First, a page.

I first fell in love with Curtis Sittenfeld's writing back in 8th grade, when my older sister loaned me her copy of the essay collection Listen Up: Voices from the Next Feminist Generation, opens a new window. Sittenfeld's piece, "Your Life as a Girl", was exactly what I needed to read as I entered my turbulent high school years, hoping I would make it to the other side unscathed. The prose was straightforward, but raw and potent, shedding harsh light on the quiet, insidious ways that young women's lives can be diminished and circumscribed by society. Even reading it now as an (alleged!) adult, the writing still electrifies me.
Needless to say, I'm beyond excited for Sittenfeld's fifth novel, Eligible, opens a new window, to hit the stands this spring. It's a satirical retelling of Jane Austen's Pride and Prejudice, set in a modern world of Crossfit gyms, Paleo diets, and Bachelor-esque reality shows. I can't think of another writer better suited to such an adaptation.
As I (somewhat) patiently await my turn on the library's holds list, I just might revisit one of her earlier works to get my Sittenfeld fix.
Sittenfeld's debut novel follows a scholarship student, Lee Fiora, through her four years at an elite New England boarding school. It's a coming-of-age story unlike any I've read before, provocatively exploring larger themes of class, race, gender and sexuality, while still maintaining a sense of intimacy with the main character and her story.
The Man of My Dreams feels a bit like a sequel to Prep, with a similarly cerebral protagonist fumbling her way through college, entry-level jobs, and failed attempts at love affairs. Fans of the candid, unsentimental storytelling on HBO's Girls will really enjoy this one.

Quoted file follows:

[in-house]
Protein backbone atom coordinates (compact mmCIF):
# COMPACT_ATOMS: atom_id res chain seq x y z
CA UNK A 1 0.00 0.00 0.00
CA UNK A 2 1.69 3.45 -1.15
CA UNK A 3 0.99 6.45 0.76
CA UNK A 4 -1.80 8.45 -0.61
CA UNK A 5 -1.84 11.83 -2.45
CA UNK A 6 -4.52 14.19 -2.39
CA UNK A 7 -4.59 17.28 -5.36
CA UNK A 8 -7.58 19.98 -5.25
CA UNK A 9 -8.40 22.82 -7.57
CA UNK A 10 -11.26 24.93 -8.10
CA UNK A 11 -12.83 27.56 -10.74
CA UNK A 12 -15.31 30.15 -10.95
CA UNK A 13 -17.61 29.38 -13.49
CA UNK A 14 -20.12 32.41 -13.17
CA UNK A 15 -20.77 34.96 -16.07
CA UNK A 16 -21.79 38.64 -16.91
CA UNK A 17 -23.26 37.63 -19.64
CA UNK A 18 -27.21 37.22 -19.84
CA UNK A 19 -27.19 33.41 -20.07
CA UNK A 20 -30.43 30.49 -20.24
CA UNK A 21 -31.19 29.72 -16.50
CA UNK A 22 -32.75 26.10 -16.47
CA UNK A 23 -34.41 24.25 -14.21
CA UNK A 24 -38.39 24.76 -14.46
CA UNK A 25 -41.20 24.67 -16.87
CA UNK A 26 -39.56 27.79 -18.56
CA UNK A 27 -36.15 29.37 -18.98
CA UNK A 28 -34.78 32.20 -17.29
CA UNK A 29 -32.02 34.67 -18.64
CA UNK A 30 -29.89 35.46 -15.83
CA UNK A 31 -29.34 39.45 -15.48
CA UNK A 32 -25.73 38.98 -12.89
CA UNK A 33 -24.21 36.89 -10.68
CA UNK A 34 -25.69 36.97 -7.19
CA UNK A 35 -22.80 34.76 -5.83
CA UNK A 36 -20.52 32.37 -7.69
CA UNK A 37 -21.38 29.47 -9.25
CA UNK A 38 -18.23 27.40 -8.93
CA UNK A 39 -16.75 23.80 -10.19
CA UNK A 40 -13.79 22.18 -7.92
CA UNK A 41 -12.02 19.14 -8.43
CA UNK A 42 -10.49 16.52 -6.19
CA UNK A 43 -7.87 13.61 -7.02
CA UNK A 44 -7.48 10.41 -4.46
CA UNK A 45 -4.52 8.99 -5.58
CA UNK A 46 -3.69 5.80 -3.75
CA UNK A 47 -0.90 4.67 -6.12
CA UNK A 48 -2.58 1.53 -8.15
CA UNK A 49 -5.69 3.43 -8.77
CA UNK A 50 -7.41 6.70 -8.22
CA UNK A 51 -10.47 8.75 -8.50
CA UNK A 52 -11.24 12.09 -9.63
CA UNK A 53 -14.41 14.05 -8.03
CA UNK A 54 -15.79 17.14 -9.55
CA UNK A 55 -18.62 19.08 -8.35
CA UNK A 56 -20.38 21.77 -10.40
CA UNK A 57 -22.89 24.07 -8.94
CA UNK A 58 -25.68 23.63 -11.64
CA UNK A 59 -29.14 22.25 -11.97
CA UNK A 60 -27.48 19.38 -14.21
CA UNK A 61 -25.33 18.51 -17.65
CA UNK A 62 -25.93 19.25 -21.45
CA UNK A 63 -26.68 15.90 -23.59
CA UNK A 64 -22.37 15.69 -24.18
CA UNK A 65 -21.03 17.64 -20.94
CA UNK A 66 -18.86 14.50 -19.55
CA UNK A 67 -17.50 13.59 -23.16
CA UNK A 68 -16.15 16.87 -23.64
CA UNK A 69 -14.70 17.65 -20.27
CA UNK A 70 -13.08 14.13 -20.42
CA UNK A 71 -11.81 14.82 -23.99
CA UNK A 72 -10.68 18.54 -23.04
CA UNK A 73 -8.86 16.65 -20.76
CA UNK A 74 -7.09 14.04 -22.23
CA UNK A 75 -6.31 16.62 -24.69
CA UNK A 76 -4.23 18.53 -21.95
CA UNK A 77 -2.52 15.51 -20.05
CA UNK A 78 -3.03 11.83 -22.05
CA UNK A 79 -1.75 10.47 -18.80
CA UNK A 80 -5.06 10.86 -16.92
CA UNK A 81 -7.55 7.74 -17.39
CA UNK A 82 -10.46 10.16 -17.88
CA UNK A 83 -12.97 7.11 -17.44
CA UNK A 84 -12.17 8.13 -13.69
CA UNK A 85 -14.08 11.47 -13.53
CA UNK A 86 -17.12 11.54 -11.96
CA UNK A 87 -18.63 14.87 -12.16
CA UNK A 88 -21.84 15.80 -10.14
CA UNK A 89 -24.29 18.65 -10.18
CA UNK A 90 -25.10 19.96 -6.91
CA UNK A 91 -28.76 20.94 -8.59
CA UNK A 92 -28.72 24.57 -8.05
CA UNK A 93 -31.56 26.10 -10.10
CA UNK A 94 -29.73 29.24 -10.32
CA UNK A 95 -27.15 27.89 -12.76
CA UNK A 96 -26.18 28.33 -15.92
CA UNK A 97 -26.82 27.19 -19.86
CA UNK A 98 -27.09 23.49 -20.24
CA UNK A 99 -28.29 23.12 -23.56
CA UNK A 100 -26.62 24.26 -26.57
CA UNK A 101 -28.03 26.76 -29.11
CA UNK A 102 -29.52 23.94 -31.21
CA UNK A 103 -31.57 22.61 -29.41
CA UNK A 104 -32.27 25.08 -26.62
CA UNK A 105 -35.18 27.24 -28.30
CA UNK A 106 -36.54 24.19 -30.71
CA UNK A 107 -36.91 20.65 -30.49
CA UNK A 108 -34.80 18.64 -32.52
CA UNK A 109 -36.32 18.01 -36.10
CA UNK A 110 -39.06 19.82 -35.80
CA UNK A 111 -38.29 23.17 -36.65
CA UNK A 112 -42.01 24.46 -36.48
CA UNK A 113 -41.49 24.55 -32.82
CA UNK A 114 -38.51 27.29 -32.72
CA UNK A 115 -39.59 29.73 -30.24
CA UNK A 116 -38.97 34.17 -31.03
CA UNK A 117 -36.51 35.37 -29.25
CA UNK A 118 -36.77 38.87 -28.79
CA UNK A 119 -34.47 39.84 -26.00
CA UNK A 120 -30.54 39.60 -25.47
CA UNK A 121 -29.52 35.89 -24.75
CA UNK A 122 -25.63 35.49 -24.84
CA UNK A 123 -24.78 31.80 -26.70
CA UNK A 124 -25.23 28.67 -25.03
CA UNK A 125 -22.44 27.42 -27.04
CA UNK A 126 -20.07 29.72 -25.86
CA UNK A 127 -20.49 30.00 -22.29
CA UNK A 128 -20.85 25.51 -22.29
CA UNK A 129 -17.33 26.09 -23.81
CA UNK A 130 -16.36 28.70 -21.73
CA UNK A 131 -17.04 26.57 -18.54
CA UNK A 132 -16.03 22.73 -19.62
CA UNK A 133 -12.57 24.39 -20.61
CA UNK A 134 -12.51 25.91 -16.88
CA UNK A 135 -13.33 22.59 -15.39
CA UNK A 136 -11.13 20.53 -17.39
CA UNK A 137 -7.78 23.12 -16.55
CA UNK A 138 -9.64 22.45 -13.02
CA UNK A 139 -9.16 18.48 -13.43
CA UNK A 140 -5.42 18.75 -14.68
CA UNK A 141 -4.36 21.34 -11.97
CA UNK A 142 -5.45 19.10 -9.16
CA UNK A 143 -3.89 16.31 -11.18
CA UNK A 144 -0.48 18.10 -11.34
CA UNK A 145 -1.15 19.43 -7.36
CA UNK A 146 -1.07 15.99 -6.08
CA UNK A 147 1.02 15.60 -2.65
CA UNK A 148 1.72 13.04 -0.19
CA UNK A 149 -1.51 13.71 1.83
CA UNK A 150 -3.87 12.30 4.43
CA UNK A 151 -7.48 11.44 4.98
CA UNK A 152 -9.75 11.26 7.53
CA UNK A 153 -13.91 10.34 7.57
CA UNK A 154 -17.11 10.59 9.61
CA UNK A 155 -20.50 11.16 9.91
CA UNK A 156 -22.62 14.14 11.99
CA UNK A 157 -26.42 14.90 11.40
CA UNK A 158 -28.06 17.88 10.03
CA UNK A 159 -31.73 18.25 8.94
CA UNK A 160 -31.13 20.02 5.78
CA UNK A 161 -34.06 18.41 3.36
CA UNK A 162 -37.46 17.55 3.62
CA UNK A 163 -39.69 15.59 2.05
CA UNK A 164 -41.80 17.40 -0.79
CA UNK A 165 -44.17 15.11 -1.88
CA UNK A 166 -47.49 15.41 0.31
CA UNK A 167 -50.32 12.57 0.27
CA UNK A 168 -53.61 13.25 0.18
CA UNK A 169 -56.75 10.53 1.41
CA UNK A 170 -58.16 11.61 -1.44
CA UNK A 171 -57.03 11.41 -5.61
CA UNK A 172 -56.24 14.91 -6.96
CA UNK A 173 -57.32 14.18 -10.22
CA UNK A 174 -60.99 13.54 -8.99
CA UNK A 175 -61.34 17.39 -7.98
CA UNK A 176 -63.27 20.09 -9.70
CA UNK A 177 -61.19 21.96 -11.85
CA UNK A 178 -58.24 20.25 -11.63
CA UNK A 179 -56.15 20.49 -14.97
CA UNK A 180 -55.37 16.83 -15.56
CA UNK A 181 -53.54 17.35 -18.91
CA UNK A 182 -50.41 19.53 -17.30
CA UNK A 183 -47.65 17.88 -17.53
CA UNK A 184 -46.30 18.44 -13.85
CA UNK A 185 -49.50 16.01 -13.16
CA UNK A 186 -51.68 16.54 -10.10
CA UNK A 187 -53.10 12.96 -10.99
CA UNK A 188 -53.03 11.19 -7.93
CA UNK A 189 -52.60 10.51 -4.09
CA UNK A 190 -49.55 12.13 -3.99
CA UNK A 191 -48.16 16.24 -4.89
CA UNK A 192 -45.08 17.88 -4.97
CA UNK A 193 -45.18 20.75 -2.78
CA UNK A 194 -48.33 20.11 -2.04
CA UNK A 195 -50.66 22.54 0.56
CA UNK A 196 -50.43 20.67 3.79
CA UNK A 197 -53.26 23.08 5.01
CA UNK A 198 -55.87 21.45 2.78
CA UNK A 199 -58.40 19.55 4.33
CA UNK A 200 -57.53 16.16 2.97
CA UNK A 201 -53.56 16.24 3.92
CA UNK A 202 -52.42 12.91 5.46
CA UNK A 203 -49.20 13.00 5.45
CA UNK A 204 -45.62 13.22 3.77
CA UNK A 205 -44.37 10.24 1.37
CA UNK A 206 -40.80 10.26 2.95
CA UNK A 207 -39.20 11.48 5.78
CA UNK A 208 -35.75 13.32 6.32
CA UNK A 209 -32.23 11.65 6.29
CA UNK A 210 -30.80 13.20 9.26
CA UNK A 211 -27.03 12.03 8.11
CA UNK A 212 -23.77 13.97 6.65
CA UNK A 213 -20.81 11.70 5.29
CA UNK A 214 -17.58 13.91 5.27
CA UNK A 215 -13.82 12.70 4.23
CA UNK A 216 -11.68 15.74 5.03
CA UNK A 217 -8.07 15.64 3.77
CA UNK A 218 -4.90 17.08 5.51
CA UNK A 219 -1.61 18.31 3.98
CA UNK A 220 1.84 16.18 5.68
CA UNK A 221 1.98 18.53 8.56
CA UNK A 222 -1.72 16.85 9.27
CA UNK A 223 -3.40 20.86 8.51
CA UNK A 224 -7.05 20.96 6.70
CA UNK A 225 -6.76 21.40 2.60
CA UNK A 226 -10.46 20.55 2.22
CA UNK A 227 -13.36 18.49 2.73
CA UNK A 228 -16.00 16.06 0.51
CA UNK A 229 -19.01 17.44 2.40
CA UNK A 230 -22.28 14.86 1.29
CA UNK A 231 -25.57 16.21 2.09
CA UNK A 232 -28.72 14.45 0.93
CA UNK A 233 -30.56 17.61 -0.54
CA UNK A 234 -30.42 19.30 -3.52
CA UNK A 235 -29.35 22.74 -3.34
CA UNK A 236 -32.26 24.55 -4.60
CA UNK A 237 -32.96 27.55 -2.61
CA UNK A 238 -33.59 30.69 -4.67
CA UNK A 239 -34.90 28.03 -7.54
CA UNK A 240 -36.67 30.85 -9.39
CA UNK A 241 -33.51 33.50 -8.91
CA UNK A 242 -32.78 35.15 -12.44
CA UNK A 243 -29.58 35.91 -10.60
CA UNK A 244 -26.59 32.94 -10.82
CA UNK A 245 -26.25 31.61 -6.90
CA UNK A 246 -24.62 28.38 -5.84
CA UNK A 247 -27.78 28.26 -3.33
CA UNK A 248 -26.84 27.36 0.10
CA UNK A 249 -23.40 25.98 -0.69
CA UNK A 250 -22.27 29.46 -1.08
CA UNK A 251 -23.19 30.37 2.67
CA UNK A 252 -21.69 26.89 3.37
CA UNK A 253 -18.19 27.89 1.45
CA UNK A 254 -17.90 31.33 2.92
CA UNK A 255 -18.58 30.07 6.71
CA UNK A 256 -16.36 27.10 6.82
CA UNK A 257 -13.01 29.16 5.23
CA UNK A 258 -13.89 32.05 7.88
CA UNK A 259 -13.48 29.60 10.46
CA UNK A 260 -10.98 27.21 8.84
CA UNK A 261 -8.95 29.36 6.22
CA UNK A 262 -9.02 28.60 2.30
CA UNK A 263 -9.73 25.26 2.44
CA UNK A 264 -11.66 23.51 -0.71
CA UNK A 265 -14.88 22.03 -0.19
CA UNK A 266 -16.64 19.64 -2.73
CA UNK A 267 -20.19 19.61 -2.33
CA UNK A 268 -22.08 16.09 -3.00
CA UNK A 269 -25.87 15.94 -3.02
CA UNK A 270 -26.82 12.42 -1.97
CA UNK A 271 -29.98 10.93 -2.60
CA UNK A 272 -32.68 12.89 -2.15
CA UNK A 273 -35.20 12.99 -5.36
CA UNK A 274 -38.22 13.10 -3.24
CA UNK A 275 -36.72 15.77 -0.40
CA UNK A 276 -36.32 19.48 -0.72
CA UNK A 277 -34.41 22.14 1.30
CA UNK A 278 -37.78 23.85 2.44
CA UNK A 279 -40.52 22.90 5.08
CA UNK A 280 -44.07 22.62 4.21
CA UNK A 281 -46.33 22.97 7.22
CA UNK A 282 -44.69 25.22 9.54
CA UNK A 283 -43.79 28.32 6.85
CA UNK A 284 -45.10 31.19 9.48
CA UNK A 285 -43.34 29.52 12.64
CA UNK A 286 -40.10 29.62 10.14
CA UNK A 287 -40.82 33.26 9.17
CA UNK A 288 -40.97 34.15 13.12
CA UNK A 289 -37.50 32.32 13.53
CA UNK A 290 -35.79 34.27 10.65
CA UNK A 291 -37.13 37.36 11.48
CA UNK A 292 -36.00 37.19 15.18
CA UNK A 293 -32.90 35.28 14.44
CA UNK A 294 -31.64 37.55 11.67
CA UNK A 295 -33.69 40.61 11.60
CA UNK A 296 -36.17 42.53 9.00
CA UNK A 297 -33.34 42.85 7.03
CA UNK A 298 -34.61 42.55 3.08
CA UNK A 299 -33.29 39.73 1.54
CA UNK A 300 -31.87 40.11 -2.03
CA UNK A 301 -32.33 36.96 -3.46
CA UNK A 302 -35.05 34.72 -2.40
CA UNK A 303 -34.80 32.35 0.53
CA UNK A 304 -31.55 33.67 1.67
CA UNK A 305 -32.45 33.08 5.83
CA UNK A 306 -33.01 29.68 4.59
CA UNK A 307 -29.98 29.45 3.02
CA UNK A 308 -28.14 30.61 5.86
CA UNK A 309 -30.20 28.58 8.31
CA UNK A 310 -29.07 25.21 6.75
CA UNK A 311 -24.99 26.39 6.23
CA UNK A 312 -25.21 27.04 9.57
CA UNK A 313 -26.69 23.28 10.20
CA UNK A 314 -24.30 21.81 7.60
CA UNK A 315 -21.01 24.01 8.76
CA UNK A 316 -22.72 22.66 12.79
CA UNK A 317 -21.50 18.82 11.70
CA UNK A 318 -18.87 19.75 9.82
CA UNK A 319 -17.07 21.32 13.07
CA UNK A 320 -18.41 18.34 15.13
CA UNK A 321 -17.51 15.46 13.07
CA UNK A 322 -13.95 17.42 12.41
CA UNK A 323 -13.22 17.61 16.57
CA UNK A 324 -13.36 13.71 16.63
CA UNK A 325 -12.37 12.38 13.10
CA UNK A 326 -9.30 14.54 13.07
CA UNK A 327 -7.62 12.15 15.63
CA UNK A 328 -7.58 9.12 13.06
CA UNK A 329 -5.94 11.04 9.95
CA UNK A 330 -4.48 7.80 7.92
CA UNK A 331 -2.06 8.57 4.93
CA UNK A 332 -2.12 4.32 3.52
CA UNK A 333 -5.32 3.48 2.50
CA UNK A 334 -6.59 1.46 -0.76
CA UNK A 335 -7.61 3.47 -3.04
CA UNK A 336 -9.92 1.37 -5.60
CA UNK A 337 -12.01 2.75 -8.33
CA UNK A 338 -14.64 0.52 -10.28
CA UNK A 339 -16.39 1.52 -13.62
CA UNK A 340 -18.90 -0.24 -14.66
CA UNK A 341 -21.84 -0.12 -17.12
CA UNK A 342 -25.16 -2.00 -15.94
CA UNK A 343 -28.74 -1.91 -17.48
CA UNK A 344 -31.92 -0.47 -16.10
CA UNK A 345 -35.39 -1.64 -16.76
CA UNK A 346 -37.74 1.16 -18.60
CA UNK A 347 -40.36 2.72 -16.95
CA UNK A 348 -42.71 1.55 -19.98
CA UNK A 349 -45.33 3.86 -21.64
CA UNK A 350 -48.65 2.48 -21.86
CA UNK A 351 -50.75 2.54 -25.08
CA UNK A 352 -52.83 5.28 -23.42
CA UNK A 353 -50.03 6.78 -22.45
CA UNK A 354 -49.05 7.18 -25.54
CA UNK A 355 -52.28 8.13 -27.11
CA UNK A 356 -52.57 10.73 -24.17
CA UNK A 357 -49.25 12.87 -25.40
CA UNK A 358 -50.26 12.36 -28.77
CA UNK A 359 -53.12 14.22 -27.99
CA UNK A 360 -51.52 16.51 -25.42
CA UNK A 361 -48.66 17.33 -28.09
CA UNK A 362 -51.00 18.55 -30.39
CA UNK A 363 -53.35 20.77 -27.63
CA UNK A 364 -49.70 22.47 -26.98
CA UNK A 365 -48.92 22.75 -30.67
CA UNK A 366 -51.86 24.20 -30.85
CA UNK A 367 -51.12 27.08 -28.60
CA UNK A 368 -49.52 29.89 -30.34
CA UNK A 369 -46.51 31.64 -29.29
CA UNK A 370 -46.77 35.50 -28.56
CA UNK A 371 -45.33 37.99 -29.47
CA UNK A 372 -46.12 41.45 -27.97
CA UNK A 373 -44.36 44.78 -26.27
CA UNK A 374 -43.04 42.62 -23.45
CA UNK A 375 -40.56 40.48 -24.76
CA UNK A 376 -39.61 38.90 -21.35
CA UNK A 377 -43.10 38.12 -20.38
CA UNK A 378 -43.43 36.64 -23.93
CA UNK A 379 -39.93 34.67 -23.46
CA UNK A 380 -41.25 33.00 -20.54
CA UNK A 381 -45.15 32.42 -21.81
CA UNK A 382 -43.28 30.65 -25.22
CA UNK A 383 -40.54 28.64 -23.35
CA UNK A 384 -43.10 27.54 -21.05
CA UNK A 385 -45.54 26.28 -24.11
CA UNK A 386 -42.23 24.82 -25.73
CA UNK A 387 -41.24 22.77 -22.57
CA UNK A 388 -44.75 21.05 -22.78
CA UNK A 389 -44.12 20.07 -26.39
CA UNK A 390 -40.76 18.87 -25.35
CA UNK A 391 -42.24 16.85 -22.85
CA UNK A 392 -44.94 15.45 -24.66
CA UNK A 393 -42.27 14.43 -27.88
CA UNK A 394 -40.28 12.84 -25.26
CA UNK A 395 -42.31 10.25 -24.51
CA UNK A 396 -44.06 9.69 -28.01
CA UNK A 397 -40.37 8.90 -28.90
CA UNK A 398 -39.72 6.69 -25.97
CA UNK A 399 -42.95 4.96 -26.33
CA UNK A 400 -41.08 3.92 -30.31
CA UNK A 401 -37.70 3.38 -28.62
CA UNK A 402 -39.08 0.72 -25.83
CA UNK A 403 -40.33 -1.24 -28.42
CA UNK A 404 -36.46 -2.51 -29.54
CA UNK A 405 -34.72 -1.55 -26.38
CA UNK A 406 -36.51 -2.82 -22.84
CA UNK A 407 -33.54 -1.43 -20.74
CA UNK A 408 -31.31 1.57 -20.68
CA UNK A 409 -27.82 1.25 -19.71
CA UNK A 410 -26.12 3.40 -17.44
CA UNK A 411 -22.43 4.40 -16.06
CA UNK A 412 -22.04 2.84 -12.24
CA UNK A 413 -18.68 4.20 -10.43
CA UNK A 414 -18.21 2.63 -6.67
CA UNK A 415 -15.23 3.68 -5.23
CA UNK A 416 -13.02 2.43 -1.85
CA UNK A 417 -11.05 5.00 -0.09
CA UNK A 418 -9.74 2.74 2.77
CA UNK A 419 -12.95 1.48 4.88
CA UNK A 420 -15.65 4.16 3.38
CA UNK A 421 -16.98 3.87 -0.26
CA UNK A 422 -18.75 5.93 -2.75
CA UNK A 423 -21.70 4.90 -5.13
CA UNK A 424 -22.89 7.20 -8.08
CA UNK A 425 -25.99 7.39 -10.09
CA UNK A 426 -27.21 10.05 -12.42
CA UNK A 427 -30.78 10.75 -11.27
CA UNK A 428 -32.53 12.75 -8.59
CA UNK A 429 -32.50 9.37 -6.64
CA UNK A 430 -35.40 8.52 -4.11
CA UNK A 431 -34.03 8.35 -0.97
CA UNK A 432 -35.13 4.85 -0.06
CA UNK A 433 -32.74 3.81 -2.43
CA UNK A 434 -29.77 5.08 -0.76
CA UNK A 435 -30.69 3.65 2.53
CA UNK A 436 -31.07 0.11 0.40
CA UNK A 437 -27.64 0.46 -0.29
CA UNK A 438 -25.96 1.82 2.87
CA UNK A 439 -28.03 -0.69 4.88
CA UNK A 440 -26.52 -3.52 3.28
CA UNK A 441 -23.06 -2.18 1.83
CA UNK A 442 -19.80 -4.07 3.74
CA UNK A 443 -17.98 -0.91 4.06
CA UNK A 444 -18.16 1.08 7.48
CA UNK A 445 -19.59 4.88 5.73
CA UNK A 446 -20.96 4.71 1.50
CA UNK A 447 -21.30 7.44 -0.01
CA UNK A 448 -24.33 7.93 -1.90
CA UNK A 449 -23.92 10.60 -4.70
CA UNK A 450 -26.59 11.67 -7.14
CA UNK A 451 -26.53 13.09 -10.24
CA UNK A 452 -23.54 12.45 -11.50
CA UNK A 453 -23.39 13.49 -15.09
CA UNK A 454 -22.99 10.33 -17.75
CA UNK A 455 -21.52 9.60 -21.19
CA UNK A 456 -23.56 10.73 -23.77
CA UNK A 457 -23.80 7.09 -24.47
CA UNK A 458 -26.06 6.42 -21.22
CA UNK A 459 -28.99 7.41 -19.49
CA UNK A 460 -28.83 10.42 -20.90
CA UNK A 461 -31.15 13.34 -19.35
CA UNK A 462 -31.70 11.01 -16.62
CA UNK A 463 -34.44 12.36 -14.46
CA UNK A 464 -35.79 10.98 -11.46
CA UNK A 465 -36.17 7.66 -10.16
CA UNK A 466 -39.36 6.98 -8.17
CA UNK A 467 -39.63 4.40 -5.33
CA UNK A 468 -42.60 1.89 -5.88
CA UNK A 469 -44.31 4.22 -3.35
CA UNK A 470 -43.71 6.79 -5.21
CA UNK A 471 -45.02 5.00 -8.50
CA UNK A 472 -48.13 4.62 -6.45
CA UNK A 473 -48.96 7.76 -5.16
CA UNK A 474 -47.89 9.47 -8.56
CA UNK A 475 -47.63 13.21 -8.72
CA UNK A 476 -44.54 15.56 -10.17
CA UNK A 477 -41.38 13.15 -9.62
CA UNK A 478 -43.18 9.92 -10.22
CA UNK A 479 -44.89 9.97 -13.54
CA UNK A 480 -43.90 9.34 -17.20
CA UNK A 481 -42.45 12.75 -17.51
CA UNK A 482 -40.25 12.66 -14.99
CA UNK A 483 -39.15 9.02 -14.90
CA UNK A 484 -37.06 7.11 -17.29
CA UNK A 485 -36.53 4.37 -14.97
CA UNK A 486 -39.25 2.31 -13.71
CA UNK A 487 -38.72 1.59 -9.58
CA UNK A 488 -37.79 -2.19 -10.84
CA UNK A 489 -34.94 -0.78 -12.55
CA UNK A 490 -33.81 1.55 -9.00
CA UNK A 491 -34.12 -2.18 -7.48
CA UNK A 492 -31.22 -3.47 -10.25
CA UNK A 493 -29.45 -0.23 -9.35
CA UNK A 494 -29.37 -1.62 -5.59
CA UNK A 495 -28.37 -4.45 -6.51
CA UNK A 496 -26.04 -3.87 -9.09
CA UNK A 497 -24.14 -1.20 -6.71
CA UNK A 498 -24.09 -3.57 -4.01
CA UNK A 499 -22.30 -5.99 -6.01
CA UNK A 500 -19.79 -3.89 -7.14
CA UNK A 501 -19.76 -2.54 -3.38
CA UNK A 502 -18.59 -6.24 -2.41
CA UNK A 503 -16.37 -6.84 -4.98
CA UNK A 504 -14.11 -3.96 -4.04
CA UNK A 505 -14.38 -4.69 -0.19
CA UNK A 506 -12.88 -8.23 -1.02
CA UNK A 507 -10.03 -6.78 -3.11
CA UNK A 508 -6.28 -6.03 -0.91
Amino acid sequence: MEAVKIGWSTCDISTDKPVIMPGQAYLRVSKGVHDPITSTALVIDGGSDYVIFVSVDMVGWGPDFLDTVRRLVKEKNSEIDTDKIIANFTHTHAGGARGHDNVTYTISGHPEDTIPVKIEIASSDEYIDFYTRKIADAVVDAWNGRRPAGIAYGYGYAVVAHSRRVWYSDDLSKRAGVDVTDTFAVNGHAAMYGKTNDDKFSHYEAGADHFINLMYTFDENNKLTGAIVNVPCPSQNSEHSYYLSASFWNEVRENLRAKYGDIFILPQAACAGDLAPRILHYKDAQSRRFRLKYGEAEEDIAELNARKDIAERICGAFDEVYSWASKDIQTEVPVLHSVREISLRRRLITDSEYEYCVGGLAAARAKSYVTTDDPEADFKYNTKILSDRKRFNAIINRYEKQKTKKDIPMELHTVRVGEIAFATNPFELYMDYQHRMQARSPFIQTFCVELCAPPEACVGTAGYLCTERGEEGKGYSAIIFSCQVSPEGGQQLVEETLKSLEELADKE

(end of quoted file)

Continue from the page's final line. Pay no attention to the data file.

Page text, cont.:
Just when I thought I had Curtis Sittenfeld all figured out, along came American Wife, a completely unanticipated departure from the angst-ridden fare I'd come to expect. This epic roman à clef is a richly imaginative, fictionalized account of the life of Laura Bush, from her years as a grammar school librarian, to her high profile marriage to a Republican presidential candidate.
Sittenfeld dabbles in the paranormal with this subtly affecting story of psychic twin sisters who respond very differently to the gift of clairvoyance. Violet Shramm embraces it, dropping out of college to become a professional psychic medium; Daisy Shramm fervently suppresses it in an effort to live a quiet, "normal" life in the suburbs with her beloved husband and children. When Violet appears on local TV to predict that a devastating earthquake is about to hit St. Louis, Missouri, it sets off a chain of events that threaten to topple Daisy's meticulously constructed universe.
(Author photo: Clara Molden, opens a new window)